III. WHERE THE DISPARATE TREATMENT SERVES NO LEGITIMATE PURPOSE, NO LEVEL OF SCRUTINY CAN BE SATISFIED.
Governmental action "must bear a rational relationship to a legitimate governmental purpose." Romer, 517 U.S. at 635. Ms. Olech's claim is that Petitioners acted not to fulfill any such legitimate purpose but instead to harm her because they disliked her. "[I]f the constitutional conception of 'equal protection of laws' means anything, it must at the very least mean that a bare . . . desire to harm a politically unpopular group cannot constitute a legitimate governmental interest." United States Dep't of Agric. v. Moreno, 413 U.S. 528, 534 (1973) (emphasis in original); City of Cleburne v. Cleburne Living Ctr., 473 U.S. 432, 446 (1985) ("To withstand equal protection review, legislation that distinguishes between [people] must be rationally related to a legitimate governmental purpose.") (emphasis added). Here, Petitioners allegedly acted only out of a desire to harm the Olechs; i.e., an illegitimate purpose. Therefore Petitioners' conduct by definition cannot satisfy even a rational relationship test, since it sought to advance an illegitimate governmental purpose. "[S]ome objectivessuch as 'a bare desire to harm a politically unpopular group'are not legitimate state interests." Cleburne, 473 U.S. at 446-47 (quoting Moreno, 413 U.S. at 534).(5)
The post-hoc and non-record contentions of Petitioners and their amici that there were valid reasons after all for conditioning Ms. Olech's access to water on receiving an easement from her and her neighbors do not warrant reversal of the Seventh Circuit. As that court held, to affirmatively prevail Ms. Olech must prove "that the cause of the differential treatment of which [she] complains was a totally illegitimate animus toward [her] . . . . If [Petitioners] would have taken the complained-of action anyway, even if [they] didn't have the animus, the animus would not condemn the action." Pet. App. at 174. See also Texas v. Lesage, No. 98-1111, 1999 U.S. Lexis 8014, at *5 (Nov. 29, 1999) ("Simply put, where a plaintiff challenges a discrete governmental decision as being based on an impermissible criterion and it is undisputed that the government would have made the same decision regardless, there is no cognizable injury warranting relief under ß 1983.") (per curiam). Affirmance of the Seventh Circuit leaves Petitioners free to present proof of what they contend is the "real" reason for their actions at the appropriate time. If, however, Ms. Olech succeeds in showing that Petitioners' actions were based on vindictiveness rather than a rational attempt to serve a legitimate government objective, the Equal Protection Clause should afford her a remedy. See Bankers Life & Cas. v. Crenshaw, 486 U.S. 71, 83 (1988) ("[A]rbitrary and irrational discrimination violates the Equal Protection Clause under even our most deferential standard of review.").
Recognizing the existence of claims such as Ms. Olech's is important. There are instances when government officials seek to "get back" at a person or to retaliate for reasons that are reprehensible and illegitimate but not related to the person's exercise of a protected right. In such circumstances, no other federal claim will lie for the denial of equal treatment. The Equal Protection Clause "has long been understood to provide a kind of last-ditch protection against governmental action wholly impossible to relate to legitimate governmental objectives." Esmail, 53 F.3d at 180.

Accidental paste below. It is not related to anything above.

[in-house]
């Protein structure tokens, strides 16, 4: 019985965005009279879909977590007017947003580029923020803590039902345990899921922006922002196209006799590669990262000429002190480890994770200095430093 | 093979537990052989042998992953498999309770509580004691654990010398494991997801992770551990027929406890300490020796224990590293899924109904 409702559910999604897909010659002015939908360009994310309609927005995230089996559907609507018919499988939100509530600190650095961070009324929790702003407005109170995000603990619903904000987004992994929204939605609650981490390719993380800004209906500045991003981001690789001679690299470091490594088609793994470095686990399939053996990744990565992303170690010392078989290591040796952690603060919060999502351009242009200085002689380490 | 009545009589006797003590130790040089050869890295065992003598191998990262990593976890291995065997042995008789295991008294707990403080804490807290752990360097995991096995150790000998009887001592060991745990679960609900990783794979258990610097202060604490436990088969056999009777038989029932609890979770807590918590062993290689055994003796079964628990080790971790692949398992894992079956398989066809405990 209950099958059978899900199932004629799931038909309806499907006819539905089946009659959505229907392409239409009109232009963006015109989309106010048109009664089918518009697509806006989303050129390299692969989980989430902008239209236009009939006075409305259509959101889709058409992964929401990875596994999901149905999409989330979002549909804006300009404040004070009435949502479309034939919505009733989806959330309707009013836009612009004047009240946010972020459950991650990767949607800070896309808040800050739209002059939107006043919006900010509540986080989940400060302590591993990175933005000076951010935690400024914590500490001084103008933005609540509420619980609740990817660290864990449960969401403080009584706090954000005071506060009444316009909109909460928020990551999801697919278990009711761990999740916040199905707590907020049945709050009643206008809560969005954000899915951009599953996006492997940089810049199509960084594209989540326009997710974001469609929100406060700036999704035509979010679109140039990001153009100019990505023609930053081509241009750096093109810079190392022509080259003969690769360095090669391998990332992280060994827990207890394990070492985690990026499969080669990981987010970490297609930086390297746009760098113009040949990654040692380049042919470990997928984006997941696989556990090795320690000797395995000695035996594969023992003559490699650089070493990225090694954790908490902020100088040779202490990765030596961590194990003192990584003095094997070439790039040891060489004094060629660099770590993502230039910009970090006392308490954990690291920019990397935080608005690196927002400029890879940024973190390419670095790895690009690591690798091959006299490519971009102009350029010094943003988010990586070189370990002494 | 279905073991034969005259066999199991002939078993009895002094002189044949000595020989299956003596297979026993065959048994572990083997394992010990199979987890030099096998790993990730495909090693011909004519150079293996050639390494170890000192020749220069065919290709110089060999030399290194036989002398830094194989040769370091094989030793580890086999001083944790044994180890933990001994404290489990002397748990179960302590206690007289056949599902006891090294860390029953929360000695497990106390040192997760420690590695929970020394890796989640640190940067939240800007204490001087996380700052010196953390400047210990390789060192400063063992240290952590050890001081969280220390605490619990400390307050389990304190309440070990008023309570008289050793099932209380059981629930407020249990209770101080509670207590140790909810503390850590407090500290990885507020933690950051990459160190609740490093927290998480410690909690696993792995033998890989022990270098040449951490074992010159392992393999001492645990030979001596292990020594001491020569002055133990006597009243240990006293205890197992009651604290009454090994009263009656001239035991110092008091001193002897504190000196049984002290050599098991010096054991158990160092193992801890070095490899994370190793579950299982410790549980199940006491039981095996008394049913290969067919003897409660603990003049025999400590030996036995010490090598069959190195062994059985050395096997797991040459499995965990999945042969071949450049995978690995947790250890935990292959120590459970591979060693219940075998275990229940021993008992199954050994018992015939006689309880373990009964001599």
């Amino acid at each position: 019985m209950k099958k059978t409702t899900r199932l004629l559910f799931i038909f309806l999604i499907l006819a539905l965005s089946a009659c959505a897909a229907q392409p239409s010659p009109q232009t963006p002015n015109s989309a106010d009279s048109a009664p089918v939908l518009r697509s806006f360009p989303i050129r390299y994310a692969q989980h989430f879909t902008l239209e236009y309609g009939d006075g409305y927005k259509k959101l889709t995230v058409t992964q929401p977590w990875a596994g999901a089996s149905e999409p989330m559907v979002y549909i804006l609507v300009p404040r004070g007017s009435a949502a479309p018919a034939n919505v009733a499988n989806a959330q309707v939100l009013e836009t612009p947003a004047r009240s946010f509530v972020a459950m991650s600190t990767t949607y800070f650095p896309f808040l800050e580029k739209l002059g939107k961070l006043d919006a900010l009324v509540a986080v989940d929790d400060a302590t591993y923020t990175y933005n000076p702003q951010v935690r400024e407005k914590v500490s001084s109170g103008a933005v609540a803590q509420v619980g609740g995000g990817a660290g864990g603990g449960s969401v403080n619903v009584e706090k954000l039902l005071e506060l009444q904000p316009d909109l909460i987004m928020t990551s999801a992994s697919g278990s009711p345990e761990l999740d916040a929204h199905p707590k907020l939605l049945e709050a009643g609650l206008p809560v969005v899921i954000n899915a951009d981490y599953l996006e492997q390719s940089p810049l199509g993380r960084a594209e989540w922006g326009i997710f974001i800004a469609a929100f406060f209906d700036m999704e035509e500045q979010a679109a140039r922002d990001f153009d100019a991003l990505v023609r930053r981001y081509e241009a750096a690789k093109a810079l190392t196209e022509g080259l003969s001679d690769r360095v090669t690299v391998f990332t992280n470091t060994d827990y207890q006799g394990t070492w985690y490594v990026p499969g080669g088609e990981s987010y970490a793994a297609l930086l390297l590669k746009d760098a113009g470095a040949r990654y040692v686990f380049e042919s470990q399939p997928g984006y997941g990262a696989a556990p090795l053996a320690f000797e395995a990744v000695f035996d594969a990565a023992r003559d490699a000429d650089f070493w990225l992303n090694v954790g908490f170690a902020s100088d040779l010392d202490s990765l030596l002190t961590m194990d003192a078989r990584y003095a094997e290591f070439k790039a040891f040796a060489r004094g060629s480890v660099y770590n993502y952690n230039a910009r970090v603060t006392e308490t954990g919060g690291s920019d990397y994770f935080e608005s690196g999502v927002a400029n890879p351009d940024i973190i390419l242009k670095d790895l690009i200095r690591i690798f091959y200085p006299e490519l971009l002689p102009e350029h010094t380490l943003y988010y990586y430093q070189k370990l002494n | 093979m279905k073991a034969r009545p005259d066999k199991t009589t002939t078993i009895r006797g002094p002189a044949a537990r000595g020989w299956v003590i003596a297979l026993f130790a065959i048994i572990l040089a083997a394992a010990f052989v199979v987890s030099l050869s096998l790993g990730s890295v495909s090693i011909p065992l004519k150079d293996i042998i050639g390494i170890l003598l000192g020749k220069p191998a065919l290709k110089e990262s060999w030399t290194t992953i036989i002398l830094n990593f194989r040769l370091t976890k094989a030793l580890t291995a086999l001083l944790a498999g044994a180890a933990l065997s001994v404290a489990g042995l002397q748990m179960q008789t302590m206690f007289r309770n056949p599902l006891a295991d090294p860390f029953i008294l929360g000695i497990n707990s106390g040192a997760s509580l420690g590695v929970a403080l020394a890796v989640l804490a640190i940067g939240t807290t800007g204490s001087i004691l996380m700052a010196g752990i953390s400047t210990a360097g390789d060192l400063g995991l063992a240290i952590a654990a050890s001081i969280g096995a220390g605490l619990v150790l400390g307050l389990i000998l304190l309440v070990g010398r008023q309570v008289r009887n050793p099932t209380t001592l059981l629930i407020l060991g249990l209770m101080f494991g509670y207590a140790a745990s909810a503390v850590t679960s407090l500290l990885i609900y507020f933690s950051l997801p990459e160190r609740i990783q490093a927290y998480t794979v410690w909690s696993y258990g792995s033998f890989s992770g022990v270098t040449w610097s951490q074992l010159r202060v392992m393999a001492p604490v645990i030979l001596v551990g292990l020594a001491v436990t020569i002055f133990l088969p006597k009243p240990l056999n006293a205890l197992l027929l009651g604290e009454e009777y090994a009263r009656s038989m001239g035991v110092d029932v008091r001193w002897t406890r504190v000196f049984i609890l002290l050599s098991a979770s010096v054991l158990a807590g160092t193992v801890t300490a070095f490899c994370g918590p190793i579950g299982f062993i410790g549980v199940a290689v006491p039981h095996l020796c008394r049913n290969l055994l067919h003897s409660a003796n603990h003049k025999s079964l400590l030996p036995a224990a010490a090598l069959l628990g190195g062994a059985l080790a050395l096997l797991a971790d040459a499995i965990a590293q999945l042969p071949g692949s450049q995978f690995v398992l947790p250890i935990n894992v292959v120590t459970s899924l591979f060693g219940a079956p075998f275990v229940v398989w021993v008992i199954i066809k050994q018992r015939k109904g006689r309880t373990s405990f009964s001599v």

Similarly, irrational and vengeful discrimination against an individual may in reality be class-based discrimination that is simply not immediately self-evident. The victim may, for example, just happen to be the first member of a vulnerable group to suffer the discriminatory treatment. Or the person may be the applicant for a government job whose employment would violate the silent quota limiting women or racial or ethnic minorities to existing numbers in the workforce. In either instance it might be difficult to plead or prove traditional class-based animus but still be possible to show treatment that departs so dramatically from the norm as to show, at the very least, personal vindictiveness that cries out for redress by the federal courts.
In short, "[i]f the power of government is brought to bear on a harmless individual merely because a powerful state or local official harbors a malignant animosity toward him, the individual ought to have a remedy in federal court." Id. at 179. For all of these reasons, the judgment of the United State Court of Appeals for the Seventh Circuit should be affirmed.
(Counsel of Record)
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2. In addition, the Court has long had no trouble holding that individual taxpayers have claims under the Equal Protection Clause when they are intentionally singled out to pay higher taxes. See, e.g., Allegheny Pittsburgh Coal v. Webster County, W. Va., 488 U.S. 336 (1989); Sioux City Bridge Co. v. Dakota County, Neb., 260 U.S. 441 (1923).
3. Were it otherwise, a legislature could avoid the prohibition on Bills of Attainder simply by passing a law that purported to govern a "class," where the "class" was defined so narrowly as to encompass only one individual.
4. Petitioners' lengthy discussion of Palmer v. Thompson, 403 U.S. 217 (1971), is unavailing. As the Court noted in Washington v. Davis, courts routinely look at the actor's motivation in assessing an equal protection claim. See 426 U.S. at 242-46.
5. Even if Petitioners could articulate a more legitimate purpose for their actions, it would be difficult for them to show that the means they chose to fulfill their purpose were rational once Respondent proves that Petitioners acted out of vengeance, an inherently irrational circumstance.